In Internet slang, a troll (/ˈtroʊl/, /ˈtrɒl/) is a person who sows discord on the Internet by starting arguments or upsetting people, by posting inflammatory, extraneous, or off-topic messages in an online community (such as anewsgroup, forum, chat room, or blog) with the deliberate intent of provoking readers into an emotional response or of otherwise disrupting normal on-topic discussion, often for their own amusement.
For rescues like ours, social media offers endless opportunities to connect, share information, and network with others. But there’s a dark side. The anonymity of the internet allows users to act out in ways that would be embarrassing or grossly inappropriate in real life. Read the comment section of almost any newspaper article, and you’ll see discussion devolve into accusations, arguments, and personal attacks. When the article concerns anything remotely controversial you can see this happen almost immediately.
It comes as no surprise to see this around discussion of certain dog breeds or breed specific legislation (BSL) . In the last few years we have also become aware of organized groups that purport to have community safety as their mandate – which sounds great. That is our goal as well! But when you start to explore these groups, it turns out that they have a clear agenda of restricting or euthanizing certain categories of dogs.
These groups use the internet to advance their message, and have generated their own “statistics” and “studies” to support statements like “75% of fatal dog attacks are by pit bulls” or “1 in 20 pit bulls sends someone to the hospital”. Although these statements, in their shocking and soundbite-y appeal, sometimes find their way into media reports or your friends’ mouths, it doesn’t make them true. These figures are quickly discredited by sourcing credible data (like animal control reports and published, peer-reviewed journals).
These groups have been around for a while and we respect their right to exist. We even respect their right to comment when an event like this affects them locally. But a couple of weeks ago they crossed a line.
HugABull was invited into a local pet store as part of a fundraiser and community awareness initiative, and this caught the attention of one of these groups. The individuals, some based in the US and/or using fake profiles, attempted to take over the event page with hateful messaging, graphic photos of bloody dog attack victims, and multiple posts of scare-mongering material. Some posts on the store’s event page swelled to 300+ comments, as people responded to these posts and added fuel to the fire.
There is a small but growing body of research around internet trolling and cyberbullying. It shows that the trolling phenomenon does not come from a place of concern or a desire to educate or connect with other people. Their goal is to attract attention and to inflame emotions. Engaging with them only contributes to a downward spiral.
As we watched this drama unfold on social media, we had a lot of discussion amongst ourselves and came to a few conclusions.
- Trolls won’t change. Anyone who feels strongly enough to haunt our site from their computer desk in California to post mean-spirited comments is not likely to be convinced by anything we have to say.
- No one else is reading. Some people tell us they engage in comment threads because they worry that someone reading them won’t have both sides of the issue. In our experience, no one reads 300 comment threads for fun or education.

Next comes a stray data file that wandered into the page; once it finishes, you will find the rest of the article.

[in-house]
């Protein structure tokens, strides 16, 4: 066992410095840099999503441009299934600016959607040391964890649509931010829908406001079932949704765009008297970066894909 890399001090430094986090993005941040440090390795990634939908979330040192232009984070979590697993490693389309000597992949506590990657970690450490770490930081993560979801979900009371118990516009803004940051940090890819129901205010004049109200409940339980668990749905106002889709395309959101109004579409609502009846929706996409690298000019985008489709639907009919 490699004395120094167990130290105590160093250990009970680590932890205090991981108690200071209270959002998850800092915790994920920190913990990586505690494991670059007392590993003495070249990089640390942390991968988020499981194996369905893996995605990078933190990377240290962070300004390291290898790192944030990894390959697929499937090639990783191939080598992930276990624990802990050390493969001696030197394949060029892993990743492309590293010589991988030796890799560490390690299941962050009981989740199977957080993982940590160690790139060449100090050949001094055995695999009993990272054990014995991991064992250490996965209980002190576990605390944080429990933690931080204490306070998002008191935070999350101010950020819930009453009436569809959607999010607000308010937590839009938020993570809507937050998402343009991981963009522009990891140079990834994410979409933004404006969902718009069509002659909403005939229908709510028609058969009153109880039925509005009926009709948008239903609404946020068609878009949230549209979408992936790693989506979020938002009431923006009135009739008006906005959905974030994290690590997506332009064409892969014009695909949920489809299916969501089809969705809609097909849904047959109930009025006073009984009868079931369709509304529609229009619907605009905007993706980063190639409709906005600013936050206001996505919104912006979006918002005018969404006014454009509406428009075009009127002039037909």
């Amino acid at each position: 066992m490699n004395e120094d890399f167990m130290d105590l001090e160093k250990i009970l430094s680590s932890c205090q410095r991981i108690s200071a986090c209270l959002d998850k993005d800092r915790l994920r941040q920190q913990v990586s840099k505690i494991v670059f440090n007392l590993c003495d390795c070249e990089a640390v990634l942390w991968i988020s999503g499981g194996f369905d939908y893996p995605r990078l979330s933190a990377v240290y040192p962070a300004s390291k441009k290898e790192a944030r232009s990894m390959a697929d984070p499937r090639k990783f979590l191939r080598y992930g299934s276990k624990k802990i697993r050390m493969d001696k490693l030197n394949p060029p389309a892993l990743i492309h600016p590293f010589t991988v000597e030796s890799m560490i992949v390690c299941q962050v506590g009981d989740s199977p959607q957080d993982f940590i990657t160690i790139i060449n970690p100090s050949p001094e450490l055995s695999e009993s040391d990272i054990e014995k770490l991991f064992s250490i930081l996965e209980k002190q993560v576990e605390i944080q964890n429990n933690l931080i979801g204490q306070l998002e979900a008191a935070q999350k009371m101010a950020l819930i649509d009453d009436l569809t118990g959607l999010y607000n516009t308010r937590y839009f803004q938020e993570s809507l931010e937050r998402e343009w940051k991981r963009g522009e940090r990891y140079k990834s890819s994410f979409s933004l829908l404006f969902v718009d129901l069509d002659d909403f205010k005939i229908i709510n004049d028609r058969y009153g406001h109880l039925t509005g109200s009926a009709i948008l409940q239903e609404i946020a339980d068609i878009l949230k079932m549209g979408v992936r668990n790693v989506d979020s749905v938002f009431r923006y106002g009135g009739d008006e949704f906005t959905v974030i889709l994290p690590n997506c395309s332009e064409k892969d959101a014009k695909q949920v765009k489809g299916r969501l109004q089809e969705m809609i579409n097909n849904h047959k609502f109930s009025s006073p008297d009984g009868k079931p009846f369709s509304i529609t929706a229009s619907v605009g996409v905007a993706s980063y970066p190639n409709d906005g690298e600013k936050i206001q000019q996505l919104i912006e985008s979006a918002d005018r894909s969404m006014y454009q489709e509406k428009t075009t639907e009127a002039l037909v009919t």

- Trolls live for outrage. It’s really difficult not to get incensed when a stranger talks about killing your dog or accuses you of being a dog fighter. But your outrage is exactly what they want, and it’s what will keep driving the debate forward. What’s more, they will often take screenshots of angry/abusive responses and share them, claiming that the “pit bull advocates” are harassing them.
- Positivity will always outweigh negativity. What makes this abuse so hard to read is that it is so patently untrue. In any given week we encounter hundreds of pit bull type dogs. We share our beds with them. We read the literature about actual dog bite risks. At the end of the day, it’s the work that is being done out of love and compassion that changes minds.
So next time you stumble on to a comment thread cesspool? Try a different approach.
- Don’t respond. Leaving an angry, toxic debate is not a defeat. It’s a better use of your time.
- If you feel the need to respond, calmly acknowledge that trolls have taken over and no constructive discussion is taking place. Point out that the level of discourse is low and you have other things to do. Post an article about trolling. Post a picture of a troll, if you want to be a bit cheeky. But then leave the thread, turn off notifications, and do not go back. If everyone did this, the trolls are only screaming into a void and will eventually burn out.
- Stay positive. If you STILL wish to engage, try a different approach altogether. Ask them questions and let them follow their own logic until they trip up on it. Stay calm and compassionate, and don’t say anything you wouldn’t want to see posted as a screenshot somewhere else.
- Report. Depending on the context, you may be able to appeal to the admins of the page. In most cases there should be some kind of policy against graphic imagery, personal attacks, or threats. Be very specific about what you are reporting and why – you can’t report someone for posting a poor information source or saying something that is patently untrue. But you can report harassment and bullying.
In our case, the online hub-bub died down and we went on to have a great event. The store handled the negativity with perspective and professionalism, and their faith in us was redeemed as they saw we were a positive, community-minded, nice group of people.
And that felt much better than getting the last word on the Internet.